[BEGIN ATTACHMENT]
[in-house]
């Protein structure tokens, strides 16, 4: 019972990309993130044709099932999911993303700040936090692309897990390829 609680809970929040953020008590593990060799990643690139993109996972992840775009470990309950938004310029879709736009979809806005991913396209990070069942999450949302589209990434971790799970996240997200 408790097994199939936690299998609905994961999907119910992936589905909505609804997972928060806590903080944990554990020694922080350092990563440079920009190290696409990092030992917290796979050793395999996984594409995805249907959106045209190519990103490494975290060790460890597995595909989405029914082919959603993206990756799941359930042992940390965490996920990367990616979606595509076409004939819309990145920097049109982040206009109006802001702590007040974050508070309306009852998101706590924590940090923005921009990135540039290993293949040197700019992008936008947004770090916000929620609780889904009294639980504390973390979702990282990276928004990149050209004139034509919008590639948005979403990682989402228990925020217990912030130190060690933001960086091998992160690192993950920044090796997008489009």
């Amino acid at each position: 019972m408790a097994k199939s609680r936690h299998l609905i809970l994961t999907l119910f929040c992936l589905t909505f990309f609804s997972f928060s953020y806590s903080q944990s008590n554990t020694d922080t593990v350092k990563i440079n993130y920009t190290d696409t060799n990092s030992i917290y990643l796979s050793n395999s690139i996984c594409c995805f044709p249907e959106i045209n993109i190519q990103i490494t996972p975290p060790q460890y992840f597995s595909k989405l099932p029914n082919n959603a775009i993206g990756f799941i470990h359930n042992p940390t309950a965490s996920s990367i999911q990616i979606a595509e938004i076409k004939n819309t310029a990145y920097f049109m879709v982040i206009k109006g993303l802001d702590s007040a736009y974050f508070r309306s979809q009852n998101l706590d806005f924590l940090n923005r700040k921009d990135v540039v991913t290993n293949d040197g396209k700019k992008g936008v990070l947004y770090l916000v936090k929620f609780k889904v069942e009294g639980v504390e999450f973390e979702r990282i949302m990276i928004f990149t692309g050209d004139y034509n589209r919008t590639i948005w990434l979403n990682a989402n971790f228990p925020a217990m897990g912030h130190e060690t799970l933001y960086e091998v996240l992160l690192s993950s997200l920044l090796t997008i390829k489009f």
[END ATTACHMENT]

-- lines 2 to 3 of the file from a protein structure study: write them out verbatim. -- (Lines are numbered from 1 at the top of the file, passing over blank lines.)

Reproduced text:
């Protein structure tokens, strides 16, 4: 019972990309993130044709099932999911993303700040936090692309897990390829 609680809970929040953020008590593990060799990643690139993109996972992840775009470990309950938004310029879709736009979809806005991913396209990070069942999450949302589209990434971790799970996240997200 408790097994199939936690299998609905994961999907119910992936589905909505609804997972928060806590903080944990554990020694922080350092990563440079920009190290696409990092030992917290796979050793395999996984594409995805249907959106045209190519990103490494975290060790460890597995595909989405029914082919959603993206990756799941359930042992940390965490996920990367990616979606595509076409004939819309990145920097049109982040206009109006802001702590007040974050508070309306009852998101706590924590940090923005921009990135540039290993293949040197700019992008936008947004770090916000929620609780889904009294639980504390973390979702990282990276928004990149050209004139034509919008590639948005979403990682989402228990925020217990912030130190060690933001960086091998992160690192993950920044090796997008489009």
């Amino acid at each position: 019972m408790a097994k199939s609680r936690h299998l609905i809970l994961t999907l119910f929040c992936l589905t909505f990309f609804s997972f928060s953020y806590s903080q944990s008590n554990t020694d922080t593990v350092k990563i440079n993130y920009t190290d696409t060799n990092s030992i917290y990643l796979s050793n395999s690139i996984c594409c995805f044709p249907e959106i045209n993109i190519q990103i490494t996972p975290p060790q460890y992840f597995s595909k989405l099932p029914n082919n959603a775009i993206g990756f799941i470990h359930n042992p940390t309950a965490s996920s990367i999911q990616i979606a595509e938004i076409k004939n819309t310029a990145y920097f049109m879709v982040i206009k109006g993303l802001d702590s007040a736009y974050f508070r309306s979809q009852n998101l706590d806005f924590l940090n923005r700040k921009d990135v540039v991913t290993n293949d040197g396209k700019k992008g936008v990070l947004y770090l916000v936090k929620f609780k889904v069942e009294g639980v504390e999450f973390e979702r990282i949302m990276i928004f990149t692309g050209d004139y034509n589209r919008t590639i948005w990434l979403n990682a989402n971790f228990p925020a217990m897990g912030h130190e060690t799970l933001y960086e091998v996240l992160l690192s993950s997200l920044l090796t997008i390829k489009f």